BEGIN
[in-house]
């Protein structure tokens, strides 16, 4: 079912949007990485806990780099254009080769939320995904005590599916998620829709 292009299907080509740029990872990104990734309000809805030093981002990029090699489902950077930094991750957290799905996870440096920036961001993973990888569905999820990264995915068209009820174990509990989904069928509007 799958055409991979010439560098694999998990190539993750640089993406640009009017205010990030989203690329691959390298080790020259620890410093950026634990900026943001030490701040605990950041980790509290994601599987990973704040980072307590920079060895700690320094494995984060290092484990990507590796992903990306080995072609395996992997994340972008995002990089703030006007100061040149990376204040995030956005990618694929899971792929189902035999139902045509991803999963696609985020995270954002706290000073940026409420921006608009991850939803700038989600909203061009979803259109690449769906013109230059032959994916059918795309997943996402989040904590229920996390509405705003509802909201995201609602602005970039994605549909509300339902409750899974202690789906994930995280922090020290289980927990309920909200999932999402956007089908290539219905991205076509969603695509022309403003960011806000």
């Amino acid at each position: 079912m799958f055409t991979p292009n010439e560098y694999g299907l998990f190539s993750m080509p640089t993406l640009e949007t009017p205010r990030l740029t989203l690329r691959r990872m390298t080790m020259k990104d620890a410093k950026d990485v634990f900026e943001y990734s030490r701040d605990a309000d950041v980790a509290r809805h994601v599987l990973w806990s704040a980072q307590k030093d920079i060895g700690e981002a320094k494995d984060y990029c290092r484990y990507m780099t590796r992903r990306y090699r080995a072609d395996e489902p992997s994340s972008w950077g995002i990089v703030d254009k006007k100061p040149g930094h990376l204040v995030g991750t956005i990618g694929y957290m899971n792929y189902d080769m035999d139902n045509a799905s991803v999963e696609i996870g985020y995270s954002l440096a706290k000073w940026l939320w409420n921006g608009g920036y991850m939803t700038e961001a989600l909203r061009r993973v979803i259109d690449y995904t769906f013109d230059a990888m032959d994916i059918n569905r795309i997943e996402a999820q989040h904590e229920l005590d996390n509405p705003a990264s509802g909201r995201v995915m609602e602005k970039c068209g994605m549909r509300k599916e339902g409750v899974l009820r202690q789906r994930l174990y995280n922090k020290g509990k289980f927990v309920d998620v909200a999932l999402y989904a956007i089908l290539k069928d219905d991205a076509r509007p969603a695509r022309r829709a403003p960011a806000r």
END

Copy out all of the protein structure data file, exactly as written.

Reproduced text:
[in-house]
């Protein structure tokens, strides 16, 4: 079912949007990485806990780099254009080769939320995904005590599916998620829709 292009299907080509740029990872990104990734309000809805030093981002990029090699489902950077930094991750957290799905996870440096920036961001993973990888569905999820990264995915068209009820174990509990989904069928509007 799958055409991979010439560098694999998990190539993750640089993406640009009017205010990030989203690329691959390298080790020259620890410093950026634990900026943001030490701040605990950041980790509290994601599987990973704040980072307590920079060895700690320094494995984060290092484990990507590796992903990306080995072609395996992997994340972008995002990089703030006007100061040149990376204040995030956005990618694929899971792929189902035999139902045509991803999963696609985020995270954002706290000073940026409420921006608009991850939803700038989600909203061009979803259109690449769906013109230059032959994916059918795309997943996402989040904590229920996390509405705003509802909201995201609602602005970039994605549909509300339902409750899974202690789906994930995280922090020290289980927990309920909200999932999402956007089908290539219905991205076509969603695509022309403003960011806000």
């Amino acid at each position: 079912m799958f055409t991979p292009n010439e560098y694999g299907l998990f190539s993750m080509p640089t993406l640009e949007t009017p205010r990030l740029t989203l690329r691959r990872m390298t080790m020259k990104d620890a410093k950026d990485v634990f900026e943001y990734s030490r701040d605990a309000d950041v980790a509290r809805h994601v599987l990973w806990s704040a980072q307590k030093d920079i060895g700690e981002a320094k494995d984060y990029c290092r484990y990507m780099t590796r992903r990306y090699r080995a072609d395996e489902p992997s994340s972008w950077g995002i990089v703030d254009k006007k100061p040149g930094h990376l204040v995030g991750t956005i990618g694929y957290m899971n792929y189902d080769m035999d139902n045509a799905s991803v999963e696609i996870g985020y995270s954002l440096a706290k000073w940026l939320w409420n921006g608009g920036y991850m939803t700038e961001a989600l909203r061009r993973v979803i259109d690449y995904t769906f013109d230059a990888m032959d994916i059918n569905r795309i997943e996402a999820q989040h904590e229920l005590d996390n509405p705003a990264s509802g909201r995201v995915m609602e602005k970039c068209g994605m549909r509300k599916e339902g409750v899974l009820r202690q789906r994930l174990y995280n922090k020290g509990k289980f927990v309920d998620v909200a999932l999402y989904a956007i089908l290539k069928d219905d991205a076509r509007p969603a695509r022309r829709a403003p960011a806000r």